John Adams Courthouse
John Adams Courthouse
John Adams Courthouse

Previously known as the Old Suffolk County Courthouse, the John Adams Courthouse was constructed in two building campaigns, 1895 and 1906-1909. The building, listed on the National Register of Historic Places, has an ornamental granite facade and monumental windows. The prominent slate mansard roof with copper-clad dormers was added with the two upper floors during the second campaign. In 1999, the State started planning a major building renovation and quickly learned that years of leakage had caused extensive damage to decorative plaster and wood finishes throughout the building.

Scope | Solutions

SGH’s facade and roofing investigation included industrial rope access for the mansard roof and exterior walls, and water testing. We determined that leakage at elaborate granite projections, deteriorated wood window components, and the slate mansard roof resulted in damage to decorative plaster and wood finishes. SGH also surveyed the 1,200 windows to determine the required level of repair and documented findings in a database that was later used as a window schedule in our construction documents. As part of the overall building renovation, we provided design documents that included the following repairs:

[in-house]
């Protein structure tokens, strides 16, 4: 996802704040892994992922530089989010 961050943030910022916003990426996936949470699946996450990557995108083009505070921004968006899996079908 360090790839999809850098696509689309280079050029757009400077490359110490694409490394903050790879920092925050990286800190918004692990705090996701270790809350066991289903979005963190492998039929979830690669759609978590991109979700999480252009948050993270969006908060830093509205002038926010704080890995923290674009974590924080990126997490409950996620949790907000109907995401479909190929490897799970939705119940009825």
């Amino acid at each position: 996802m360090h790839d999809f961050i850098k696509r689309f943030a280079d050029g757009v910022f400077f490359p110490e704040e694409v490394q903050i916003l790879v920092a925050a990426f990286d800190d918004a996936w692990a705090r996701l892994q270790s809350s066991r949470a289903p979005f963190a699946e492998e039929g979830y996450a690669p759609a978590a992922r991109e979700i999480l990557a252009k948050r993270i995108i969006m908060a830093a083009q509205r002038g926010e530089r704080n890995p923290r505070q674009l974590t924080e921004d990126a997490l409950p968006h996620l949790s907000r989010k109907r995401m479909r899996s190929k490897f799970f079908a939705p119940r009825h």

• Installation of visually-inconspicuous, lead-coated copper flashings to protect the upper surface of granite projections
  • Replacement of deteriorated wood windows to replicate original
  • Replacement of the slate mansard roof with a new nailable precast concrete deck, and structural modifications and repairs to support the decking
  • Disassembly, restoration, and reinstallation of forty copper-clad dormers
  • Replacement of copper cornice elements at roof edges to replicate original
  • Replacement of all low-sloped roofing systems
  • General masonry repairs, including stone and brick masonry restoration, flashing, and pointing

SGH provided construction administration services for the exterior envelope renovation over the course of the three-year restoration process.

Project Contact(s)